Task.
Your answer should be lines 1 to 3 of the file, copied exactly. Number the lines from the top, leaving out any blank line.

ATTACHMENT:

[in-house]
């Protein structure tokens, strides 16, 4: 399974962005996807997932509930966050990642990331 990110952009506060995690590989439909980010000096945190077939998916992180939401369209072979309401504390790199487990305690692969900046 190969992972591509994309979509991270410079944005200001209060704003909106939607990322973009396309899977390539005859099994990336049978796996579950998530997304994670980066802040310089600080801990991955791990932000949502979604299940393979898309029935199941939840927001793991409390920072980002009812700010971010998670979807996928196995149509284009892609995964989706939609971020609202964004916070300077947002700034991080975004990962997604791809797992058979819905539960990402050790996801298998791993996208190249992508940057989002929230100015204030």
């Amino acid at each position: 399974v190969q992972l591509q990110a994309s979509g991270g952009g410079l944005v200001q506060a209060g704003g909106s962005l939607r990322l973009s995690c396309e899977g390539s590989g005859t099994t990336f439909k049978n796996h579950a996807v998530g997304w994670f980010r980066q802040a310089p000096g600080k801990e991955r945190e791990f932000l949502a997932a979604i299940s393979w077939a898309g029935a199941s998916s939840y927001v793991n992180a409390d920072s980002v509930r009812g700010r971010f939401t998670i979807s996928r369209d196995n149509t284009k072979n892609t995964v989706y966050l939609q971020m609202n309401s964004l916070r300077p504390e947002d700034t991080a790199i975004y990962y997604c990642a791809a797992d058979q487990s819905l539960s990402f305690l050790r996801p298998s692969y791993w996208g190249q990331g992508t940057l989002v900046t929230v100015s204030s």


[in-house]
């Protein structure tokens, strides 16, 4: 399974962005996807997932509930966050990642990331 990110952009506060995690590989439909980010000096945190077939998916992180939401369209072979309401504390790199487990305690692969900046 190969992972591509994309979509991270410079944005200001209060704003909106939607990322973009396309899977390539005859099994990336049978796996579950998530997304994670980066802040310089600080801990991955791990932000949502979604299940393979898309029935199941939840927001793991409390920072980002009812700010971010998670979807996928196995149509284009892609995964989706939609971020609202964004916070300077947002700034991080975004990962997604791809797992058979819905539960990402050790996801298998791993996208190249992508940057989002929230100015204030």
């Amino acid at each position: 399974v190969q992972l591509q990110a994309s979509g991270g952009g410079l944005v200001q506060a209060g704003g909106s962005l939607r990322l973009s995690c396309e899977g390539s590989g005859t099994t990336f439909k049978n796996h579950a996807v998530g997304w994670f980010r980066q802040a310089p000096g600080k801990e991955r945190e791990f932000l949502a997932a979604i299940s393979w077939a898309g029935a199941s998916s939840y927001v793991n992180a409390d920072s980002v509930r009812g700010r971010f939401t998670i979807s996928r369209d196995n149509t284009k072979n892609t995964v989706y966050l939609q971020m609202n309401s964004l916070r300077p504390e947002d700034t991080a790199i975004y990962y997604c990642a791809a797992d058979q487990s819905l539960s990402f305690l050790r996801p298998s692969y791993w996208g190249q990331g992508t940057l989002v900046t929230v100015s204030s």